If you’re a frequent traveler and I tell you I’m writing this on a United Airlines flight with Wi-Fi, then you won’t be surprised when I tell you I did a little happy dance this morning. (This is a figurative happy dance, of course: Even Economy Plus wouldn’t have the legroom for an actual jig. Wi-Fi on United.) Apparently, I scored one of only 103 aircraft in the United fleet that is currently Wi-Fi-equipped. Incidentally, my A320 was also outfitted with UA’s new seat design, which I found comfortable and smart.
United was one of the very last airlines to join the Wi-Fi party, a fact their management has spun as a plus: “We were able to leapfrog over old, land-based technology.” According to United’s website, domestic flights with Wi-Fi use Gogo, the largest industry’s provider, but I did not see the Gogo branding so prevalent on other airlines. United also boasts that it was the first airline to use satellite service, enabling full connectivity on transoceanic flights.
The cost of my San Francisco to Chicago service was $9.99, which seemed a fair price. The cost is computed based on length of flight, though exactly how this calculation is arrived at is not disclosed. United has a neat perk for Mileage Plus members: You can switch devices without paying extra. I’m not sure why you’d need that, but it’s the first I’ve seen of this option.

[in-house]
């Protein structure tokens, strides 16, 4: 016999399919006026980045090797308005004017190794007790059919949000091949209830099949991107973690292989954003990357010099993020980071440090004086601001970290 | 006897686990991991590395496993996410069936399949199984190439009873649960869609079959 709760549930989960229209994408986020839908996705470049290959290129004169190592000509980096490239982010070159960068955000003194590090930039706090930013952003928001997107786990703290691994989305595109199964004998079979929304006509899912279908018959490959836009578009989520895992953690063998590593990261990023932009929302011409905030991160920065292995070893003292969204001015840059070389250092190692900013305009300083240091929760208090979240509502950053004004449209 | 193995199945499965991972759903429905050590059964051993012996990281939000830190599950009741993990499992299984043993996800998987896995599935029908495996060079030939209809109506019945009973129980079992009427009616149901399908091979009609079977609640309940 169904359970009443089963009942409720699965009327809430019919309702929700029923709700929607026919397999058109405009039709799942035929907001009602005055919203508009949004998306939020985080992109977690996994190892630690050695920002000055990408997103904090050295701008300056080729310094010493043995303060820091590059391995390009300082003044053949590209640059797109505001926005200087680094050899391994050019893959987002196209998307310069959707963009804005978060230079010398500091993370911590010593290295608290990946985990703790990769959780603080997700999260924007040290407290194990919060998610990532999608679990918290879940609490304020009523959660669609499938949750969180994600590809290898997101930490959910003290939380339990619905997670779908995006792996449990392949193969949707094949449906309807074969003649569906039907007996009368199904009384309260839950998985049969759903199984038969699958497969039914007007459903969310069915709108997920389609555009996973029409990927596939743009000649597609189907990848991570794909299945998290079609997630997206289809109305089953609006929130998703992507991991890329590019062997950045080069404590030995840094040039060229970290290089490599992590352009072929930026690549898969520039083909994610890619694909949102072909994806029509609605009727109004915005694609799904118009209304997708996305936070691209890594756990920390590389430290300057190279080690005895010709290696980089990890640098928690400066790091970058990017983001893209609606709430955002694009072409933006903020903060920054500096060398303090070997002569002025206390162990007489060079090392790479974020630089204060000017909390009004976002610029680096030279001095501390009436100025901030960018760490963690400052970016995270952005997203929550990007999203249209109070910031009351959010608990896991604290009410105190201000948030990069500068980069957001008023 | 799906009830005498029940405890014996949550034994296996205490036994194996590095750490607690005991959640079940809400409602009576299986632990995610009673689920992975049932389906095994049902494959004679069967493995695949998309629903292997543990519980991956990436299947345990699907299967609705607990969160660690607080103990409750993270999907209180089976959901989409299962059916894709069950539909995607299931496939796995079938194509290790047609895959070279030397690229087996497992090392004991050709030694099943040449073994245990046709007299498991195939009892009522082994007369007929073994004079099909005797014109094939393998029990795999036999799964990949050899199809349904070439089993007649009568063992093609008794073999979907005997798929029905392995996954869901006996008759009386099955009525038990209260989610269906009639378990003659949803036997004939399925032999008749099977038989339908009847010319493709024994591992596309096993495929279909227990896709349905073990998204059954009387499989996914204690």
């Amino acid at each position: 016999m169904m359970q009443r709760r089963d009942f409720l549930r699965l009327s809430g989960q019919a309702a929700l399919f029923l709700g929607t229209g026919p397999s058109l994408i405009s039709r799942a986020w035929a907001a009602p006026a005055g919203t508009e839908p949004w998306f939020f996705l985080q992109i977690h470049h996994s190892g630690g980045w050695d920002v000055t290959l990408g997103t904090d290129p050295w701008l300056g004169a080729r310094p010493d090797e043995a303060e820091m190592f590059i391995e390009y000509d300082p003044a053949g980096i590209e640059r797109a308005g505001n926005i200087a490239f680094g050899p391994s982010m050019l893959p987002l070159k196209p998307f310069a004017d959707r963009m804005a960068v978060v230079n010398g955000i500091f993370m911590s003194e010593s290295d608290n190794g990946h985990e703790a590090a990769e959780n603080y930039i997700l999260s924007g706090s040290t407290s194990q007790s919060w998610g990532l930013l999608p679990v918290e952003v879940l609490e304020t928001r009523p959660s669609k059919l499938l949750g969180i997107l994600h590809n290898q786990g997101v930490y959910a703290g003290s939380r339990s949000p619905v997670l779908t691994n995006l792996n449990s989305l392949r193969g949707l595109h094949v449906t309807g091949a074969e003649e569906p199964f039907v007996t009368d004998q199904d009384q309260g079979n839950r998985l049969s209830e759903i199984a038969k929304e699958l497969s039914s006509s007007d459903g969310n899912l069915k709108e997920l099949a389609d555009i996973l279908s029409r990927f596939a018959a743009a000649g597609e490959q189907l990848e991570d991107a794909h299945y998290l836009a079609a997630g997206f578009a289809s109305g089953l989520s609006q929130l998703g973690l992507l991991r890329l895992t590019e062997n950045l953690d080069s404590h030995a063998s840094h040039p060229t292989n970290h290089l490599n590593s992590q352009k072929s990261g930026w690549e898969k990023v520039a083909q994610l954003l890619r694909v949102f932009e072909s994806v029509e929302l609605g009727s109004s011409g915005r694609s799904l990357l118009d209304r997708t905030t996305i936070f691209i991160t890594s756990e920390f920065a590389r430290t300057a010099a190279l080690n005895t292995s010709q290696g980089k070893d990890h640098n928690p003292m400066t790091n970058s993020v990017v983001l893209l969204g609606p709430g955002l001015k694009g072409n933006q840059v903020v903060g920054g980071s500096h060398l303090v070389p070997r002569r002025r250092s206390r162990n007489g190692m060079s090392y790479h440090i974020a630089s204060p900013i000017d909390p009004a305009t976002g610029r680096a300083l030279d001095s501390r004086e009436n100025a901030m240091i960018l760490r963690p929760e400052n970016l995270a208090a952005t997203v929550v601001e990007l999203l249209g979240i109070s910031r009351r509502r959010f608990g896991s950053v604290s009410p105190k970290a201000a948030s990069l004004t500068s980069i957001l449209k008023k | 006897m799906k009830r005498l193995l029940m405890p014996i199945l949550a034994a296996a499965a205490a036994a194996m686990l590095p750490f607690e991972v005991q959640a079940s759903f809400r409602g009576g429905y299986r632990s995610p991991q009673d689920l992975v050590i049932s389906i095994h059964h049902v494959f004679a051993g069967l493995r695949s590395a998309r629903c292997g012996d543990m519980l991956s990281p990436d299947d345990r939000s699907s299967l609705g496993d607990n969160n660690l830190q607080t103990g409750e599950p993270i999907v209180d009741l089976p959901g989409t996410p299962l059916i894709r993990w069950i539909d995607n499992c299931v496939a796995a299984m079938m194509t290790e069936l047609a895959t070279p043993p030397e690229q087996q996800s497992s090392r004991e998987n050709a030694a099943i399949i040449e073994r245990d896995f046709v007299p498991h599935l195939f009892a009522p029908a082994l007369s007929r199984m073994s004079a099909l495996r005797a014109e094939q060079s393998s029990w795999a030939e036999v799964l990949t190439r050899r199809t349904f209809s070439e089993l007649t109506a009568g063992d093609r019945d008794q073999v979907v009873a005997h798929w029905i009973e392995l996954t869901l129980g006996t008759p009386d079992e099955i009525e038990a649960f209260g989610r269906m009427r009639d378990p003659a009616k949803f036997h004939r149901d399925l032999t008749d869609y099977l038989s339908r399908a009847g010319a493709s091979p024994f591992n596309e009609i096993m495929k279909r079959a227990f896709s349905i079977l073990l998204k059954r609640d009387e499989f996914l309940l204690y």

Gogo-branded Wi-Fi on other airlines uses a similar sliding fee, with transcontinental flights coming in at up to $26. (Tip: Buy a pass online before flying for $14. Other insights on Wi-Fi from business travel writer Chris McGinnis are here.) The best Wi-Fi value, though, is $8 on Southwest, and it’s good for a 24-hour period. Since my last excursion on Southwest involved three flights in one day, that setup made all the difference.
While inflight usage is reported low (I’ve seen estimates at 8 to 13 percent of passengers on any given flight where Wi-Fi is available), when you need it, you need it. Like today, for me. Yes, I occasionally breathe a guilty sigh of relief when I get on a plane without it. “Gosh, I’d like to work, but I guess I’ll need to read this novel instead.” But when the stars align–a deadline looms, it’s a long flight, and I spot the Wi-Fi logo as I board–well, it’s time to log on at 10,000 feet.
Post Script: If you’re a frequent traveler and I tell you I’m writing this on a United Airlines flight with Wi-Fi…then you won’t be surprised to learn that the system failed as I wrote the last paragraph. WordPress hadn’t saved most of the post, and I was forced to rewrite after landing. Sigh.